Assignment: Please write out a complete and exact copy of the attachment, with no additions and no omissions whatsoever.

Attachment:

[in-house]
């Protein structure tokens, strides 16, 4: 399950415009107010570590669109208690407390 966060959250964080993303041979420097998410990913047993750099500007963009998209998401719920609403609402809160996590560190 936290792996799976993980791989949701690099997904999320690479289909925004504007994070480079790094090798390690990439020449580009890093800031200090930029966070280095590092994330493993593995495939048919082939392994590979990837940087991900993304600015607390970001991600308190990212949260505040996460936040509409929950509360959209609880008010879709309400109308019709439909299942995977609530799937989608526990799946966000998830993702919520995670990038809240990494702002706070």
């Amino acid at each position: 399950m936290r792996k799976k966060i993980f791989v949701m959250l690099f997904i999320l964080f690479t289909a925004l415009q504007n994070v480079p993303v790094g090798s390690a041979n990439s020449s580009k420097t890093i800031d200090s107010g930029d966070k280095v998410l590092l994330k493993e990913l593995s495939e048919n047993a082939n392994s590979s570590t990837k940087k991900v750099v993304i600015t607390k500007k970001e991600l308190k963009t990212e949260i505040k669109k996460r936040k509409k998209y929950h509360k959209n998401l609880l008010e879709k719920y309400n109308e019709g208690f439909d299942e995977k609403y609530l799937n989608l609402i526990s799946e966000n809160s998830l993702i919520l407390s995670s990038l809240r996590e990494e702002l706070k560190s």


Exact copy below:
[in-house]
């Protein structure tokens, strides 16, 4: 399950415009107010570590669109208690407390 966060959250964080993303041979420097998410990913047993750099500007963009998209998401719920609403609402809160996590560190 936290792996799976993980791989949701690099997904999320690479289909925004504007994070480079790094090798390690990439020449580009890093800031200090930029966070280095590092994330493993593995495939048919082939392994590979990837940087991900993304600015607390970001991600308190990212949260505040996460936040509409929950509360959209609880008010879709309400109308019709439909299942995977609530799937989608526990799946966000998830993702919520995670990038809240990494702002706070």
């Amino acid at each position: 399950m936290r792996k799976k966060i993980f791989v949701m959250l690099f997904i999320l964080f690479t289909a925004l415009q504007n994070v480079p993303v790094g090798s390690a041979n990439s020449s580009k420097t890093i800031d200090s107010g930029d966070k280095v998410l590092l994330k493993e990913l593995s495939e048919n047993a082939n392994s590979s570590t990837k940087k991900v750099v993304i600015t607390k500007k970001e991600l308190k963009t990212e949260i505040k669109k996460r936040k509409k998209y929950h509360k959209n998401l609880l008010e879709k719920y309400n109308e019709g208690f439909d299942e995977k609403y609530l799937n989608l609402i526990s799946e966000n809160s998830l993702i919520l407390s995670s990038l809240r996590e990494e702002l706070k560190s």